I understand your counsel contained in the old cliché “eat the meat and spit out the bones”, but I am stirred much deeper as I remember Paul’s Scriptural exhortation found in Galatians 5:6-9. For in Jesus Christ neither circumcision availed any thing, nor uncircumcision; but faith that worketh by love. Ye did run well; who did hinder you that ye should not obey the truth? This persuasion cometh not of him that calleth you. A little leaven leaveneth the whole lump.” How many bones do we spit out before we stop eating or choke? The bone of Mel Gibson’s traditionalist, Latin Mass with no public testimony of New Birth through faith in Christ’s finished work alone (Mel was featured at the beginning of the GPN DVD being interviewed as a team member by “the AG Evangelist”)? The GPN DVD images of our dear late brother Bill Bright receiving an award on a platform filled with Roman Catholic Cardinals (the Templeton Prize?), or maybe the bone of the prominent Kingdom Now theology which includes transferable anointing through the three levels of financial investment for Kingdom Minded leaders (Simony/Indulgence)? At some point Scriptural orthodoxy demands a joint statement of faith to clarify some of these “bones”. With all respect, I do not feel that we can afford to adopt a permissive posture in light of the urgency of these questions. As a local pastor, I counsel my people not to invest hundreds or even thousands of their dollars in manipulative media ministries that mix just enough true Gospel with their own contrived doctrines to sound credible. I wish that all you and I had to do was to dedicate babies, teach attentive Sunday School classes, and baptize new converts; but I fear that we are laboring under the burden expressed by Jude who lamented, “Beloved, when I gave all diligence to write unto you of the common salvation, it was needful for me to write unto you, and exhort you that ye should earnestly contend for the faith which was once delivered unto the saints. For there are certain men crept in unawares, who were before of old ordained to this condemnation, ungodly men, turning the grace of our God into lasciviousness, and denying the only Lord God, and our Lord Jesus Christ”.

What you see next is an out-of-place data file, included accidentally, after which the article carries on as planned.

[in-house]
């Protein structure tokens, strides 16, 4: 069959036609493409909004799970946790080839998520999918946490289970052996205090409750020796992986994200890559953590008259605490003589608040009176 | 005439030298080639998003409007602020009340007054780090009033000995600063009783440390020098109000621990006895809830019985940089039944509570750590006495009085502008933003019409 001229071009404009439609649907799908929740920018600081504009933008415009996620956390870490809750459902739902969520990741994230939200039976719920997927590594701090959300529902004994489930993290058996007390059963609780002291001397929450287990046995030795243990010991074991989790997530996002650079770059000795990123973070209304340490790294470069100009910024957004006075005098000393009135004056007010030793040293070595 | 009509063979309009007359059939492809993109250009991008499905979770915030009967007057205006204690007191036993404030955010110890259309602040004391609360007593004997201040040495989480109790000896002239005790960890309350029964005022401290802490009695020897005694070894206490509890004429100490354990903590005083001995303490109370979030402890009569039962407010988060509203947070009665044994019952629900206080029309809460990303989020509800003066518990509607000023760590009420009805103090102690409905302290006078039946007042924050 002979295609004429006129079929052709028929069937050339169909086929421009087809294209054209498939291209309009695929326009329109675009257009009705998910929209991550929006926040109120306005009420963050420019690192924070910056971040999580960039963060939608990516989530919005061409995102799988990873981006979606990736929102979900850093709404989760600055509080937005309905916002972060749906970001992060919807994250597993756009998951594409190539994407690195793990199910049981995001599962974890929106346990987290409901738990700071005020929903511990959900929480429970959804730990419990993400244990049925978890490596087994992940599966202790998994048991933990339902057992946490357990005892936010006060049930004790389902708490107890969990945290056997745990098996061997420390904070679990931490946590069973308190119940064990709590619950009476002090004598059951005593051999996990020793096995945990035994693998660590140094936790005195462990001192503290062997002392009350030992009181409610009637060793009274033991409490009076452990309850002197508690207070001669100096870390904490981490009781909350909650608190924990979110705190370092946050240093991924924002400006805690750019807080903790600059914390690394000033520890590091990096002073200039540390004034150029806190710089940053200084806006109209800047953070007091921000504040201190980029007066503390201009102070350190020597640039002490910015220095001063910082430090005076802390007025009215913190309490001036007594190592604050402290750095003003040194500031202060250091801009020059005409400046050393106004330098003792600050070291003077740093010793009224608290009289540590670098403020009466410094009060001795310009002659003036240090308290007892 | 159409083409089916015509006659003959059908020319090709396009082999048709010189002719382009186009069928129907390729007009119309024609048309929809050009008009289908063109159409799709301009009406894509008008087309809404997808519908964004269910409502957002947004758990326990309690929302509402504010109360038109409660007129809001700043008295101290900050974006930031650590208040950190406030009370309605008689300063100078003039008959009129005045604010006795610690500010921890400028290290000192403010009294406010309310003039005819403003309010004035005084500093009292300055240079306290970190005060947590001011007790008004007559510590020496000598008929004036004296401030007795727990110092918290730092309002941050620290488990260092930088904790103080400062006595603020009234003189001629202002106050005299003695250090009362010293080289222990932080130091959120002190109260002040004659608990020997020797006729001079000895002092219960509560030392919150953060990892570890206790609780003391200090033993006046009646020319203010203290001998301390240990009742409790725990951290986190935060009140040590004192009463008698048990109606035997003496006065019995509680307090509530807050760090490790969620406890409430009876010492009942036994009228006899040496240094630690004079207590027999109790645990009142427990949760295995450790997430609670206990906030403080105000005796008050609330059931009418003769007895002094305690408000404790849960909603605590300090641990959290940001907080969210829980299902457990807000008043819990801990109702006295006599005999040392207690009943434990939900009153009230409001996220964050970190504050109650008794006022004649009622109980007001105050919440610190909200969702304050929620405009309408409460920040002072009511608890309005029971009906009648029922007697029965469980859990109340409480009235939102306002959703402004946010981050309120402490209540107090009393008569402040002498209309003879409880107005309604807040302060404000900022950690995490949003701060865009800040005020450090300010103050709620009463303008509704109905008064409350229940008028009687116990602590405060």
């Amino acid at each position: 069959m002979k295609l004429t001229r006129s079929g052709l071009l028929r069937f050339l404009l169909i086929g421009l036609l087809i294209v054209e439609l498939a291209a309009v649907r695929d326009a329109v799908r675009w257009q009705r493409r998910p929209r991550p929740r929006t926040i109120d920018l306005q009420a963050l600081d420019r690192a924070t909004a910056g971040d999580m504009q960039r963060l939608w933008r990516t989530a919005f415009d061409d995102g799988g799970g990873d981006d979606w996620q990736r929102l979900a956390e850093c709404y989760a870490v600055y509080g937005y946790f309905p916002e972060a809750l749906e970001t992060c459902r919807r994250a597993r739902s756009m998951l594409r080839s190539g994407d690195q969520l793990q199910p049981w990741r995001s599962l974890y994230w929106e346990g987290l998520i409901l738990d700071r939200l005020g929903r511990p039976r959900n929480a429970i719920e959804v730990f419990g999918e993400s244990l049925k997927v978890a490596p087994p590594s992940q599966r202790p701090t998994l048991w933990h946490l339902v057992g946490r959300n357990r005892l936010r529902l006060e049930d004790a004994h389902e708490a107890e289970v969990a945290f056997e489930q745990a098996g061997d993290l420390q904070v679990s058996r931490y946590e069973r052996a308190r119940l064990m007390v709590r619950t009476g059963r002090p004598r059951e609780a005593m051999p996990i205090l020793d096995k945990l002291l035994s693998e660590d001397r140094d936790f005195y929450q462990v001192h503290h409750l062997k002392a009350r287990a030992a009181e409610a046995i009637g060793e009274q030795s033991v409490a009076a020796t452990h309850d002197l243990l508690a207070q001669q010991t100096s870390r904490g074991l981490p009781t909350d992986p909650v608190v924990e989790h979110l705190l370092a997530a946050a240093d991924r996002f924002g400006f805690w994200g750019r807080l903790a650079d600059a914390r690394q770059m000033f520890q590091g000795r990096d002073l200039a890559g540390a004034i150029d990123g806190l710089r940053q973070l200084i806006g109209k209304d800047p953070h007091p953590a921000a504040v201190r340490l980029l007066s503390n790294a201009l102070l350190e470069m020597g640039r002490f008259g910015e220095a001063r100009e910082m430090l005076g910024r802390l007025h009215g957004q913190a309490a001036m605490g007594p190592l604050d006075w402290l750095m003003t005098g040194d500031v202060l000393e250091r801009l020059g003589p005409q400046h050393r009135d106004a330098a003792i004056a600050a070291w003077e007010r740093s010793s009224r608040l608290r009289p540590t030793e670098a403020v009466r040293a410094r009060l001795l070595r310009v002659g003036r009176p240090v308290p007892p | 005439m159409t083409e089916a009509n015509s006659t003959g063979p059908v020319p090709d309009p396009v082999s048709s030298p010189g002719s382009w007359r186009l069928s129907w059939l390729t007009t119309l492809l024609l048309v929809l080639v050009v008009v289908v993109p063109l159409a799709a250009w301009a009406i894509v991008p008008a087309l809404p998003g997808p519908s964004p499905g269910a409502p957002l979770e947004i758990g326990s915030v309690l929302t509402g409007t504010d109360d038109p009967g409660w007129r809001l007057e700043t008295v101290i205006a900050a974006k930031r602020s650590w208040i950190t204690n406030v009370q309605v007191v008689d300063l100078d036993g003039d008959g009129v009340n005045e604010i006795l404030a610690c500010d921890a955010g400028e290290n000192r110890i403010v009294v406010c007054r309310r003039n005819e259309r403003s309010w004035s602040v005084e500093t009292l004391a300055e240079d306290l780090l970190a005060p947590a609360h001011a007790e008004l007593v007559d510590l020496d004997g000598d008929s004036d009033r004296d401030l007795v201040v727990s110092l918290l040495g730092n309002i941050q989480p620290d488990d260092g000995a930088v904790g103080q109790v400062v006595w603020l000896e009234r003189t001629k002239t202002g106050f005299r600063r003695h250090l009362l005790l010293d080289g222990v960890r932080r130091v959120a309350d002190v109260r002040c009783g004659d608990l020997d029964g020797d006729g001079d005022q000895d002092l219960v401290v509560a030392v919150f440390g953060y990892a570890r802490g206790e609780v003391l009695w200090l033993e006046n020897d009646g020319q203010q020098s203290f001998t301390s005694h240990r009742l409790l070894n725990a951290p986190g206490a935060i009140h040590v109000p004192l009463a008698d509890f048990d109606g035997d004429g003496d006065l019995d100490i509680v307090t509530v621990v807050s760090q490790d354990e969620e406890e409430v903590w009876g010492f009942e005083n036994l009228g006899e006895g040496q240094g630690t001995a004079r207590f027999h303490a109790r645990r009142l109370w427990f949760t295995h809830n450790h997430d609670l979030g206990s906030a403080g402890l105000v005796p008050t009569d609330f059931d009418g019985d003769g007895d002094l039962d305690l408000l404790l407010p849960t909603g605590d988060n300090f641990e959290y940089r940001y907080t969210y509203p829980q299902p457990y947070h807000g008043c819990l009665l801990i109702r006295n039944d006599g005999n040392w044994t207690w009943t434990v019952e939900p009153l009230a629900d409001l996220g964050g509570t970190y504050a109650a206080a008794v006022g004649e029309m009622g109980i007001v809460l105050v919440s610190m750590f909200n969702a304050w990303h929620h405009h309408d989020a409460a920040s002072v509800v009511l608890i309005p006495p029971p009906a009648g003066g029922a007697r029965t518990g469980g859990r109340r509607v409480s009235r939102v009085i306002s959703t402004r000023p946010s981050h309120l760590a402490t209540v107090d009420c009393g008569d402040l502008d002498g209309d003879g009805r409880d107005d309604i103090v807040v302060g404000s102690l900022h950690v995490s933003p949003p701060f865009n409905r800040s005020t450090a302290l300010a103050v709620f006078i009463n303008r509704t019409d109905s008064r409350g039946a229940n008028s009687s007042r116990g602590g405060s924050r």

Allow me to insert some information related to one main figure listed amongst the luminaries of the Global Pastors Network. Pastor Ted Haggard, current President of the National Association of Evangelicals, is considered to be one of the most cutting edge leaders in the United States today. I want to reproduce some e-mail correspondence that took place between Pastor Haggard and the Apologetics Coordination Team, a discernment ministry based in the U.S. Upon Pastor Haggard’s election to the head of the NAE, Brothers Sandy Simpson and Mike Oppenheimer felt compelled to write an open letter to the Association, seeking clarification as to how they could accommodate some to the unorthodox beliefs held by their new President. This concern arose out of Haggard’s prominent place in groups that include: The Wagner Leadership Institute under Apostolic Ministries (AM) and the International Coalition of Apostles (ICA). He has also been listed in a number of The National School of the Prophets (NSOTP) conferences (An Answer to Ted Haggard: Response to Ted Haggard‘s Email Rebuttal to our Open Letter to the NAE. By Sandy Simpson and Mike Oppenheimer, April 2000). The reason I am including highlights from their material is not primarily to establish a picture of Ted Haggard’s doctrine, but rather to demonstrate the manner in which he responds to straight forward questions (or doesn‘t). On page 1 of the article, Pastor Haggard responds,